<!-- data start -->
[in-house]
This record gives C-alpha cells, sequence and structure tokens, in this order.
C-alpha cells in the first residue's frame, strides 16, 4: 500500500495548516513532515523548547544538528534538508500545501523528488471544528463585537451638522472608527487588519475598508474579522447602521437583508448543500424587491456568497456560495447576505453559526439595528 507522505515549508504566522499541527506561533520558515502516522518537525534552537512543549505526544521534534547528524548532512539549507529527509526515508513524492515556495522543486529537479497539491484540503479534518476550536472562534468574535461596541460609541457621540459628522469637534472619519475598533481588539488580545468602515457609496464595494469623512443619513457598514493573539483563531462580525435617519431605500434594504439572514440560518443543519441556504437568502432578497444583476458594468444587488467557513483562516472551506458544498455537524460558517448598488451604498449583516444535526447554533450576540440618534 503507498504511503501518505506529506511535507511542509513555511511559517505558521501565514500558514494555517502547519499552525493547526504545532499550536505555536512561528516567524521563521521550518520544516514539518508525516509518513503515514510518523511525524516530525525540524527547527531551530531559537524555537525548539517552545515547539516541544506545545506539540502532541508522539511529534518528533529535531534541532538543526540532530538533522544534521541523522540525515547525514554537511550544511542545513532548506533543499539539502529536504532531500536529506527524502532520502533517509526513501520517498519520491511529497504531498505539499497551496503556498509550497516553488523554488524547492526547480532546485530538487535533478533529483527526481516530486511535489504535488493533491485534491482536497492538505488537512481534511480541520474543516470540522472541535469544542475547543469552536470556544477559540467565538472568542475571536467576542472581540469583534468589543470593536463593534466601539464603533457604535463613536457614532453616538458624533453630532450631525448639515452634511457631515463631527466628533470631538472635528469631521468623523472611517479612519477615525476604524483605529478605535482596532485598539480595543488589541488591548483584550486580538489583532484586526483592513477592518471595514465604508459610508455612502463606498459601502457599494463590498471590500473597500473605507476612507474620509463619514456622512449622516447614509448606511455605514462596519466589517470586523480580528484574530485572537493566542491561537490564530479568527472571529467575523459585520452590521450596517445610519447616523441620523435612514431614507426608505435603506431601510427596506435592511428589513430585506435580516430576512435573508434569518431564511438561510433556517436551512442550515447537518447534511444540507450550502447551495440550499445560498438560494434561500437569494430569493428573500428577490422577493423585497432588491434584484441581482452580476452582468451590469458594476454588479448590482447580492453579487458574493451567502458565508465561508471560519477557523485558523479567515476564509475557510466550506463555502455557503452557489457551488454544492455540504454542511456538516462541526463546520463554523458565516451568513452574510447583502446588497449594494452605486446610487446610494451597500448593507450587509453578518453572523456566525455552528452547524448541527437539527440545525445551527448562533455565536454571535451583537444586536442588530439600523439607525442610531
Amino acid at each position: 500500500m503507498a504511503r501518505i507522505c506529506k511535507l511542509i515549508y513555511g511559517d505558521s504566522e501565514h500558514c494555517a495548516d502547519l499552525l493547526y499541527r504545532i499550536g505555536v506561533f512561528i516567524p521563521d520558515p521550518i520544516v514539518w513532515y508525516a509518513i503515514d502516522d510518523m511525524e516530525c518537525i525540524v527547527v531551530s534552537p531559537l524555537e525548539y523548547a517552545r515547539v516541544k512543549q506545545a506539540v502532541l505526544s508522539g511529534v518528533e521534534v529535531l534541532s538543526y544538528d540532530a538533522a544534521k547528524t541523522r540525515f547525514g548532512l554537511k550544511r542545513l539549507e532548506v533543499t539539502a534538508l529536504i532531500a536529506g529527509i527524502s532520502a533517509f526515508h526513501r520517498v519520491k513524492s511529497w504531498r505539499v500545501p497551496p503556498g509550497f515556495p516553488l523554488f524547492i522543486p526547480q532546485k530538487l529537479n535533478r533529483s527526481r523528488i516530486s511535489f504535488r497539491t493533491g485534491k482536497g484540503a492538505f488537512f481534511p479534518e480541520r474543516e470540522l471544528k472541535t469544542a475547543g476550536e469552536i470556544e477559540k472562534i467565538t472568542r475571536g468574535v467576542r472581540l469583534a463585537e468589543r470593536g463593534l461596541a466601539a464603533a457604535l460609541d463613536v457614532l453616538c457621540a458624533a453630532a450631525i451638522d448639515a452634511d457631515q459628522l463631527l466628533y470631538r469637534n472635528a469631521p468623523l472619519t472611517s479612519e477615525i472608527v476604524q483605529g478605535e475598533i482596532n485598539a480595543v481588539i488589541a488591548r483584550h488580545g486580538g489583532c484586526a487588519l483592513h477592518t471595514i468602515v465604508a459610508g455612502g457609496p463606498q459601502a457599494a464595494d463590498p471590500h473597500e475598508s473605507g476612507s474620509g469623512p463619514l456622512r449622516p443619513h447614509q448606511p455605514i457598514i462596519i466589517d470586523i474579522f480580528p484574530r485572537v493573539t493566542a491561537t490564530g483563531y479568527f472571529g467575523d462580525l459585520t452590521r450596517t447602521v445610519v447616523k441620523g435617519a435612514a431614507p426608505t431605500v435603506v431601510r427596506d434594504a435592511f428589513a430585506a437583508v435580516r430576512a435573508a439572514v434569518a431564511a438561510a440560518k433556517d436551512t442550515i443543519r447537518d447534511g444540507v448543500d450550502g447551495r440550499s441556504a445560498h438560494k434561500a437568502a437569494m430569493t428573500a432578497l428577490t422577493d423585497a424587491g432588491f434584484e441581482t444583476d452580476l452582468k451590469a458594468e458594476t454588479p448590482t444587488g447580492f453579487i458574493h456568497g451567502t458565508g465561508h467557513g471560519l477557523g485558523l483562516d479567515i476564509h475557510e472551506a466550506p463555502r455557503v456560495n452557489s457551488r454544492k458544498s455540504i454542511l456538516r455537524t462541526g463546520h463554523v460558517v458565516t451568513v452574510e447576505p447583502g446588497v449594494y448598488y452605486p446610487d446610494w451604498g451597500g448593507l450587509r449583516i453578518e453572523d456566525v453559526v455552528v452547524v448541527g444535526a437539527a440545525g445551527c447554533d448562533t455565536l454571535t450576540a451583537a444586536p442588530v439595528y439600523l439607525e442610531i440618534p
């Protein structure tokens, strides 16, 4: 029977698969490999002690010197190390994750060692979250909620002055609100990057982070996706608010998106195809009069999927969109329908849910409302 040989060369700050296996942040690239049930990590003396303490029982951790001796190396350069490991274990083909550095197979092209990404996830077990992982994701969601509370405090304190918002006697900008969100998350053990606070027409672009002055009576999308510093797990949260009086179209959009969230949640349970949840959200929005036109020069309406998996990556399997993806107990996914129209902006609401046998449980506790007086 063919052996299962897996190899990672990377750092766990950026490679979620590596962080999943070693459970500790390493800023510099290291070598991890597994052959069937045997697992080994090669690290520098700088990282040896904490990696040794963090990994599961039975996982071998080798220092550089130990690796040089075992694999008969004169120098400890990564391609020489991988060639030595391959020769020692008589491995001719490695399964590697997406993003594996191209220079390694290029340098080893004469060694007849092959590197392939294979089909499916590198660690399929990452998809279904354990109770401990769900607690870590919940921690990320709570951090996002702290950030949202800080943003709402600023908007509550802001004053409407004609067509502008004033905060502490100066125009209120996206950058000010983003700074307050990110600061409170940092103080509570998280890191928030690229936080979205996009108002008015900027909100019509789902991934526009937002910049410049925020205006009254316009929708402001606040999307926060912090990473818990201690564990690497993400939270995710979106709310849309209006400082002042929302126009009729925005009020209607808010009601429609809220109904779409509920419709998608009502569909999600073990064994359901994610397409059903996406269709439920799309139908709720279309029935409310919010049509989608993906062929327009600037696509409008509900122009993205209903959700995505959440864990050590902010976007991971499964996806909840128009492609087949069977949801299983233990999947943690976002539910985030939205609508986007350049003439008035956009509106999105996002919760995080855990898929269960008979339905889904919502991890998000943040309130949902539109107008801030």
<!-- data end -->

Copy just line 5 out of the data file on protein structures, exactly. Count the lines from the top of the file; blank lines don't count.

């Protein structure tokens, strides 16, 4: 029977698969490999002690010197190390994750060692979250909620002055609100990057982070996706608010998106195809009069999927969109329908849910409302 040989060369700050296996942040690239049930990590003396303490029982951790001796190396350069490991274990083909550095197979092209990404996830077990992982994701969601509370405090304190918002006697900008969100998350053990606070027409672009002055009576999308510093797990949260009086179209959009969230949640349970949840959200929005036109020069309406998996990556399997993806107990996914129209902006609401046998449980506790007086 063919052996299962897996190899990672990377750092766990950026490679979620590596962080999943070693459970500790390493800023510099290291070598991890597994052959069937045997697992080994090669690290520098700088990282040896904490990696040794963090990994599961039975996982071998080798220092550089130990690796040089075992694999008969004169120098400890990564391609020489991988060639030595391959020769020692008589491995001719490695399964590697997406993003594996191209220079390694290029340098080893004469060694007849092959590197392939294979089909499916590198660690399929990452998809279904354990109770401990769900607690870590919940921690990320709570951090996002702290950030949202800080943003709402600023908007509550802001004053409407004609067509502008004033905060502490100066125009209120996206950058000010983003700074307050990110600061409170940092103080509570998280890191928030690229936080979205996009108002008015900027909100019509789902991934526009937002910049410049925020205006009254316009929708402001606040999307926060912090990473818990201690564990690497993400939270995710979106709310849309209006400082002042929302126009009729925005009020209607808010009601429609809220109904779409509920419709998608009502569909999600073990064994359901994610397409059903996406269709439920799309139908709720279309029935409310919010049509989608993906062929327009600037696509409008509900122009993205209903959700995505959440864990050590902010976007991971499964996806909840128009492609087949069977949801299983233990999947943690976002539910985030939205609508986007350049003439008035956009509106999105996002919760995080855990898929269960008979339905889904919502991890998000943040309130949902539109107008801030």